Devon Blood's Season of Blood 

Oakland tattooer Devon Blood sustained a gunshot wound to the skull. It wasn't clear if he'd ever emerge from his coma, let alone tattoo again.

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Over time, Devon learned to be rugged and independent. He rode his bike all around town, kept sketch pads full of drawings and paintings, and skateboarded at all the hot spots — most notably the Embarcadero, Fort Miley, and Union Square in San Francisco. He could do just about everything: front-side heel flips, 360 kick flips, half pipes, no complies, and back-side ollies. He was small and agile. "I didn't hit puberty until I was eighteen," he said. "There are pictures of me tattooing with no facial hair.

In the seventh grade, Devon begged his mother for a tattoo. "She said that when she and her friends were seventeen they used to go to the art store, buy a needle and thread, and give themselves tattoos," he remembered. Linda capitulated. She took a regular sewing needle, wrapped thread around it to soak up the ink and ensure it would only go to a certain depth, and wrote Devon's name on his leg, with clovers. In the business that's called a stick-and-poke. It's perhaps the most primitive and unsanitary way to ink up the human body, but it works. Devon decided to try the art on all his friends, much to their parent's dismay. One friend's tattoo got infected. "It's not clean. Too much cross-contamination going on," said Devon, who eschews the stick-and-poke method today. But even then, he saw the makings of a new enterprise.

In the mid-nineties Linda moved the family from Pacifica to Fremont. They rented a house in the Niles district, and after it was foreclosed on, they found a large Victorian on Decoto Road. That was Linda's dream house, remembers Devon's friend Jimmy Tobias. It lay on a full acre of land, had multiple floors, bedrooms for all the kids, and ample space for everyone to run around. How they lost it remains a matter of debate.

At the time, Devon was fully ensconced in the local skateboarding scene. He attended a secondary school and ran with a pretty mixed group of kids. "It had a smoking section and a day care, just to give you an idea," Devon recalled. Not to mention that each of his nine siblings had their own friends. People were constantly coming and going from the house on Decoto Road, Devon said. The presence of so many punk teenagers gave the Fremont cops a reason to be suspicious. Not to mention that Linda had a hard time turning people down when they needed a place to stay. She let Devon's friends Aaron and Joe shack up in the basement, even though Joe was on probation — supposedly for carjacking in another state. "He was wanted by the FBI," said Linda. "He got a driver's license and used my home address."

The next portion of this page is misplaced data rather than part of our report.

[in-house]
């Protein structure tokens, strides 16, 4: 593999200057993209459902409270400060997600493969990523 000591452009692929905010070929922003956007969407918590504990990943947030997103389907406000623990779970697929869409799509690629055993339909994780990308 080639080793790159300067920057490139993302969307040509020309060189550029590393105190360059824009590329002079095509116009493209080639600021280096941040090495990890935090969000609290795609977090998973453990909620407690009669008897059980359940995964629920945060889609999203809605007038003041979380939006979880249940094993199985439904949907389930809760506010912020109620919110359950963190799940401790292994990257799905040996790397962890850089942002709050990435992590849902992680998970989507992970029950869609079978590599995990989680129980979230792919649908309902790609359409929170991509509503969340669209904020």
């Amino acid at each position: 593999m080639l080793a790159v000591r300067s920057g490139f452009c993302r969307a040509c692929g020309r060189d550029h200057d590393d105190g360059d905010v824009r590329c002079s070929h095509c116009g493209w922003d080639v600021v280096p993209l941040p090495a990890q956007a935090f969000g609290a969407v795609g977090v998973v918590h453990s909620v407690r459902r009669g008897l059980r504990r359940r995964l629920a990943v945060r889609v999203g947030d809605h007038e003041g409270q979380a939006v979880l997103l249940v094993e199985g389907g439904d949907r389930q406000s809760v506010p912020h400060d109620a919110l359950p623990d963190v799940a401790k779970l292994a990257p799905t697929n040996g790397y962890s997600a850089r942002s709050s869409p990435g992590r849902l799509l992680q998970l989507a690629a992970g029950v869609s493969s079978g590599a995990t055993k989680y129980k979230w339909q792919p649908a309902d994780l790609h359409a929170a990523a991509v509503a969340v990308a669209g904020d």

Devon doesn't recall those details, but says that overcrowding and constant loitering at the Decoto spot made it look as though the Bloods were running a large drug operation. Then, one day, a bunch of cops pulled up to the house, drew their guns, and kicked the doors in. It turned out Joe had a warrant out for his arrest, Linda said. "The sheriff of Alameda County said, 'You have to leave the property until we find this guy.'" So they packed up and moved to an "extended stay" motel with one bedroom and a kitchenette, while Linda waited for a new apartment to open up. Devon opted to couch-surf and stay in his car.

"It made me cry," Devon recalled. "It was my mom, my step dad, and one of my sisters on the floor. And everybody else on the bed. It was like a sardine can. I was like, 'You know what? I'll just sleep in my car. It's fine.'"

For the next few years, Devon's housing situation was shaky. In tenth grade he got a job at a local sandwich shop and rented an apartment with some friends. When that disintegrated, he tried couchsurfing. He lived in his car intermittently. Cops would knock on the car window at 3 or 4 a.m. and tell him to leave.

But all the while, his friends say, Devon was on his way to becoming one of the most respected tattooers in the East Bay. Devon distinguishes between a "tattoo artist," someone who merely applies art to skin, and a "tattooer," a tattoo artist who also makes his own supplies, tunes his machines, and imparts historical facts about tattooing. In high school, Devon started apprenticing with a man named Donnie Irish, who ran a fully licensed tattoo parlor out of his Fremont home. Under Irish's wing, he graduated from the stick-and-poke method to operating a machine. He learned how to properly outline and shade stuff. At age nineteen he took a job tattooing at Industrial in Berkeley, which paved the way for another job at Sacred Tattoo — one of the better-known parlors in Oakland.

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